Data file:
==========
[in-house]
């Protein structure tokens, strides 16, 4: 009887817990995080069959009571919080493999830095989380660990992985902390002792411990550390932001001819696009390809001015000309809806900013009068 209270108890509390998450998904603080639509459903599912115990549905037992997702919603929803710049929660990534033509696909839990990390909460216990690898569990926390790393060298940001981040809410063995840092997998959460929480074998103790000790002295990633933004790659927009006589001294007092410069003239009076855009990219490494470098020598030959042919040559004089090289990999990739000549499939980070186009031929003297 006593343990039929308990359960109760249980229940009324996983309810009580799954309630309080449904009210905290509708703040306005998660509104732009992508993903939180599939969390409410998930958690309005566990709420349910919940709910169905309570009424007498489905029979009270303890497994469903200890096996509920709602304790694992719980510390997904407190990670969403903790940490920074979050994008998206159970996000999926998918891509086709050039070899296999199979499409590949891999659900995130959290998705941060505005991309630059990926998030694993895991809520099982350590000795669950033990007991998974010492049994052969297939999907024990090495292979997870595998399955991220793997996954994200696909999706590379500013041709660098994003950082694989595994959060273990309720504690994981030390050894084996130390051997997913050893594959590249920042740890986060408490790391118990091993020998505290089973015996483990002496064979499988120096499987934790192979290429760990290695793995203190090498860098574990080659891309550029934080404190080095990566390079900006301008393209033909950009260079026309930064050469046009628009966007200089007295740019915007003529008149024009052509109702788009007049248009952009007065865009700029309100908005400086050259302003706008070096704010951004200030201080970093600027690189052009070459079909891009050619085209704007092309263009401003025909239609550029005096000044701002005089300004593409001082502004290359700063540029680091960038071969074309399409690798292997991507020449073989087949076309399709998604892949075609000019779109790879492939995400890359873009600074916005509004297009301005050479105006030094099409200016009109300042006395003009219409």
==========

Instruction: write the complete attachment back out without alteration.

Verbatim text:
[in-house]
């Protein structure tokens, strides 16, 4: 009887817990995080069959009571919080493999830095989380660990992985902390002792411990550390932001001819696009390809001015000309809806900013009068 209270108890509390998450998904603080639509459903599912115990549905037992997702919603929803710049929660990534033509696909839990990390909460216990690898569990926390790393060298940001981040809410063995840092997998959460929480074998103790000790002295990633933004790659927009006589001294007092410069003239009076855009990219490494470098020598030959042919040559004089090289990999990739000549499939980070186009031929003297 006593343990039929308990359960109760249980229940009324996983309810009580799954309630309080449904009210905290509708703040306005998660509104732009992508993903939180599939969390409410998930958690309005566990709420349910919940709910169905309570009424007498489905029979009270303890497994469903200890096996509920709602304790694992719980510390997904407190990670969403903790940490920074979050994008998206159970996000999926998918891509086709050039070899296999199979499409590949891999659900995130959290998705941060505005991309630059990926998030694993895991809520099982350590000795669950033990007991998974010492049994052969297939999907024990090495292979997870595998399955991220793997996954994200696909999706590379500013041709660098994003950082694989595994959060273990309720504690994981030390050894084996130390051997997913050893594959590249920042740890986060408490790391118990091993020998505290089973015996483990002496064979499988120096499987934790192979290429760990290695793995203190090498860098574990080659891309550029934080404190080095990566390079900006301008393209033909950009260079026309930064050469046009628009966007200089007295740019915007003529008149024009052509109702788009007049248009952009007065865009700029309100908005400086050259302003706008070096704010951004200030201080970093600027690189052009070459079909891009050619085209704007092309263009401003025909239609550029005096000044701002005089300004593409001082502004290359700063540029680091960038071969074309399409690798292997991507020449073989087949076309399709998604892949075609000019779109790879492939995400890359873009600074916005509004297009301005050479105006030094099409200016009109300042006395003009219409």